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As part of its ongoing series of meeting with ambassadors of the world stationed in Japan, the Min-On Concert Association interviewed His Excellency Teimuraz Lezhava, Ambassador Extraordinaryand Plenipotentiary of Georgia to Japan. The ambassador shared his thoughts on several fascinating aspects of Georgian culture as well as his impressive work in the social media space.

The interview opened with the question on the unique way inbound travelers are, depending on the season, welcomed upon arriving at Tbilisi Airport at the Georgian capital: a courtesy bottle of wine. The reason for this is because wine occupies a very special place in Georgia—where, located in the Caucasus Mountains, Asia, the Middle East and Europe come together—as it is seen by many as its birthplace, said Ambassador Lezhava. Georgia’s winemaking history goes back more than 8,000 years, he explained, and the process by which the vino is fermented is unique as it is buried in special vats called qvevri.

Ambassador Lezhava cited another of Georgia’s cultural riches—“polyphony,” or “a type of vocal harmony wherein multiple independent melodies intertwine, creating a complex yet harmonious sound,” according to the website, georgianwine.uk. He said UNESCO declared it a Masterpiece of the Oral and Intangible Cultural Heritage of Humanity in 2001 and, expressive of the country’s proud history in the arts and profound spirituality, taught to children at an early age and performed in schools and churches.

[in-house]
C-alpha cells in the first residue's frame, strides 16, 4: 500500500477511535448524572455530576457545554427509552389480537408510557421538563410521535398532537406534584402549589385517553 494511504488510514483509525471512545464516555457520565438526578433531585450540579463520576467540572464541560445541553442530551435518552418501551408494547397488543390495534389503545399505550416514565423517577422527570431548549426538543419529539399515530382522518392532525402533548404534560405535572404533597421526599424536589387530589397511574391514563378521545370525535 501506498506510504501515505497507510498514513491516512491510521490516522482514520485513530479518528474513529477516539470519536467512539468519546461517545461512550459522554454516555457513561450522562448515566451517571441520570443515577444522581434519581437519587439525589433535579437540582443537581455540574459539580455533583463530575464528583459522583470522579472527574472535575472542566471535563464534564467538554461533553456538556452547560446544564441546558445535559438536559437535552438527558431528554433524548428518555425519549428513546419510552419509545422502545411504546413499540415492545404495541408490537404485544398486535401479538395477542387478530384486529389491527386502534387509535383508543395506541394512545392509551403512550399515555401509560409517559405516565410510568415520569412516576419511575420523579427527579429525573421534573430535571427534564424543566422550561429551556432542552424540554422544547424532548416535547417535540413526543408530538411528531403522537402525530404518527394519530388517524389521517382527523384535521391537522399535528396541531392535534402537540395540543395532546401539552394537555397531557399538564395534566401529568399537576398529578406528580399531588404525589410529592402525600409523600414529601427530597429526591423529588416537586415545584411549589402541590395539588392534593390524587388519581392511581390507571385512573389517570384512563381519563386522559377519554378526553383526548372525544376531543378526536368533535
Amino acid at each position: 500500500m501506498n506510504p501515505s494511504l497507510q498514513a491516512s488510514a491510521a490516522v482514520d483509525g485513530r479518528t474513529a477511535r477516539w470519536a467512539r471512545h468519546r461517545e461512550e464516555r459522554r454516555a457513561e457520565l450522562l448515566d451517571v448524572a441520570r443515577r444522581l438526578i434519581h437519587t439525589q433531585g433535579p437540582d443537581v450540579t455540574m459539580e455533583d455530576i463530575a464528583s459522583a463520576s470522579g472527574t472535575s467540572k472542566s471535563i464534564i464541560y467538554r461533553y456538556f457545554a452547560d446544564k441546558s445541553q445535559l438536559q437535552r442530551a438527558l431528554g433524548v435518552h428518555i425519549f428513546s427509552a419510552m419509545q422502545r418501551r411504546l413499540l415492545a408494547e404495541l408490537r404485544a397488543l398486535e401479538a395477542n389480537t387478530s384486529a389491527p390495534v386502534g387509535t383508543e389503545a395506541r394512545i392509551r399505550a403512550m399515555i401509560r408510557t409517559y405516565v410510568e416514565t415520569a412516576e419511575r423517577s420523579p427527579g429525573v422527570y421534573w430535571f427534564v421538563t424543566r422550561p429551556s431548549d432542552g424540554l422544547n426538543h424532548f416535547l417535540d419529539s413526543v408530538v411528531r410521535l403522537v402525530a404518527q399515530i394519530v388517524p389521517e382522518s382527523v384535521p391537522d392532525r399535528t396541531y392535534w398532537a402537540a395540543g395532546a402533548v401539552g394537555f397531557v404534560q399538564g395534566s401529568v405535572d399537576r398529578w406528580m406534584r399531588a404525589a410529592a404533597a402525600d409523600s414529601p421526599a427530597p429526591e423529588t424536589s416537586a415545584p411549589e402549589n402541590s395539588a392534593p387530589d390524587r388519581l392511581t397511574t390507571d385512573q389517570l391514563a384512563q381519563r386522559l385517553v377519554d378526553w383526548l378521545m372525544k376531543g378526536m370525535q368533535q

Min-On, in fact, invited the Georgian National Dance & Song Ensemble “Rustavi” to tour Japan in 2018, which the ambassador was told met with enthusiasm by Japanese concertgoers. He went on to say polyphony is a record of the joys and adversities the people of Georgia have undergone over history and an inestimable testament to the robust and resilient fabric from which they are cut. The success of the “Rustavi” tour impressed on him that further cultural exchange initiatives are needed so that the people of Georgia and Japan can deepen their mutual understanding.

Ambassador Lezhava and his embassy have actively engaged in bilateral exchange, starting with promotion of Georgian wine to Japan. This “soft power” project aims to donate the product to all 47 prefectures in Japan, each wine carefully chosen from Georgian grapes that are compatible with the respective prefecture’s soil. To date, 20 have been selected and delivered out of the some 500 types of grape grown in his country, with more on the way.

Another initiative is the ambassador’s efforts to pique Japanese curiosity over Georgia through X, formerly known as Twitter. He has some 270,000 followers as of November 2023, making him the most followed among all other ambassadors stationed in Japan. As he tells it, he is tweeting not only to convey the joy of having people learn of his country, but also to facilitate communication between different cultures—and hopes that such exchanges can contribute to peace in general. Taking heart that more people are becoming aware of Georgia through social media, Ambassador Lezhava explains he is looking to further expand his audience, engaging in other media channels going forward.